Dutch Railways have been forced to apologise after employees sang a “wholly inappropriate” antisemitic football chant over an inter-city train’s PA system.
Nederlandse Spoorwegen (NS) apologised for the incident that took place in the early hours of Saturday morning aboard a train carrying passengers returning to Rotterdam from a carnival in the southern city of Tilburg.
The song Where do the Jews Come From plays on the Jewish links and history of Ajax, Amsterdam’s largest football club.
Dutch Railways, which said it was alerted to the incident after a passenger tweeted about it, said on Sunday: “It is our understanding that a pro-Ajax football song was performed. Let us be very clear: we find this wholly inappropriate.”
A spokesman for the Centre for Information and Documentation on Israel (CIDI), which acts as Dutch Jews’ watchdog on antisemitism told Dutch media: “This is another example that we are far from tolerance and forbearance towards Jews in the Netherlands. I find it embarrassing and stupid that this has occurred on an NS train. We cannot accept this.”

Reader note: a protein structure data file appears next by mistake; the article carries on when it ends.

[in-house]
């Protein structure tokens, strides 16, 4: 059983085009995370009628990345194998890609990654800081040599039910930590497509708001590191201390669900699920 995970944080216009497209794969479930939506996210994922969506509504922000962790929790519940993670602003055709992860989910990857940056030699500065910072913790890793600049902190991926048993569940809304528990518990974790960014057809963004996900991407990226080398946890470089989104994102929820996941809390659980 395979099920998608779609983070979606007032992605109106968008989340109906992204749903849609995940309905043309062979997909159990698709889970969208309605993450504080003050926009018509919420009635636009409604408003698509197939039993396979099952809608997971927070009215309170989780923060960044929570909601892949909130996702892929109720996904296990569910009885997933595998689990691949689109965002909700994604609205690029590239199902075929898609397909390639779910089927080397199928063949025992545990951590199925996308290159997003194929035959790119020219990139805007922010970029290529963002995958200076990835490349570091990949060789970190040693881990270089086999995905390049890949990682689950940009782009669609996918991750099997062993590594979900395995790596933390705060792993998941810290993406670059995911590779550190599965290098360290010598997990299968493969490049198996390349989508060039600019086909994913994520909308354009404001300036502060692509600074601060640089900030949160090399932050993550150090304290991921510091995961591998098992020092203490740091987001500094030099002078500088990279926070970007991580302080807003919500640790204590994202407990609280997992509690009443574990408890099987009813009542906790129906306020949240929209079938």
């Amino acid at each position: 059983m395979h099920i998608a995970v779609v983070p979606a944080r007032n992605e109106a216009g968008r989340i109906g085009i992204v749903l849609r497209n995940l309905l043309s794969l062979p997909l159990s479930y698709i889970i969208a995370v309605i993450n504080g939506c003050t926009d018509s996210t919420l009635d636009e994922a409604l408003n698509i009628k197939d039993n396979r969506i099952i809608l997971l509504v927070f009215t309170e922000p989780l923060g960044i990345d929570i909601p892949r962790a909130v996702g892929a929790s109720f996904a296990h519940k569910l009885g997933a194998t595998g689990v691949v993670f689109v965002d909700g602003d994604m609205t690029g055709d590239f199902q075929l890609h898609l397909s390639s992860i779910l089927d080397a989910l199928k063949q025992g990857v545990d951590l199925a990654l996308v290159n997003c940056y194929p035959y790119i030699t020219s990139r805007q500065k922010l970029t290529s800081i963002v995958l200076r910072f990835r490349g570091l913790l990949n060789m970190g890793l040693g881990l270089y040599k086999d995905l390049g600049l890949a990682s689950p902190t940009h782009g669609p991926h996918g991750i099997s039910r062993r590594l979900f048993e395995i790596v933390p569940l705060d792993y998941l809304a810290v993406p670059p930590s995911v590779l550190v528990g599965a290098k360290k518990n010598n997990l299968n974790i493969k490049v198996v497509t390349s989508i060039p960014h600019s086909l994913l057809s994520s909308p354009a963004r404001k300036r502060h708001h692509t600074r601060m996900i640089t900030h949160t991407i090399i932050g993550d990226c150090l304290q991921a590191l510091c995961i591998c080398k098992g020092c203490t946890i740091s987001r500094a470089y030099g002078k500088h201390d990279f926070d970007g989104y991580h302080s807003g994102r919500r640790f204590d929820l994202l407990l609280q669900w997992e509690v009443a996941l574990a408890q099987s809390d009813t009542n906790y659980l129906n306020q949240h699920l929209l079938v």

CIDI also called on Dutch Railways to distance itself more strongly from the incident, calling on the state-owned firm to “make it clear to everyone that such songs do not belong in a public space.”
Ajax supporters have embraced their club’s Jewish links, and regularly fly Israeli flags and sing songs referring to themselves as Jews at matches.
Rival supporters, however, have adopted increasingly antisemitic chants and imagery as a proxy for their distaste of the Netherland’s most successful team. Songs about Hamas, gas chambers, and Nazis have been a much maligned part of some Dutch fans’ football repertoire.
Chants have increasingly begun to appear in non-football related contexts in recent years, while a debate has been rumbling for years in Dutch media about on the use of antisemitic imagery at football grounds.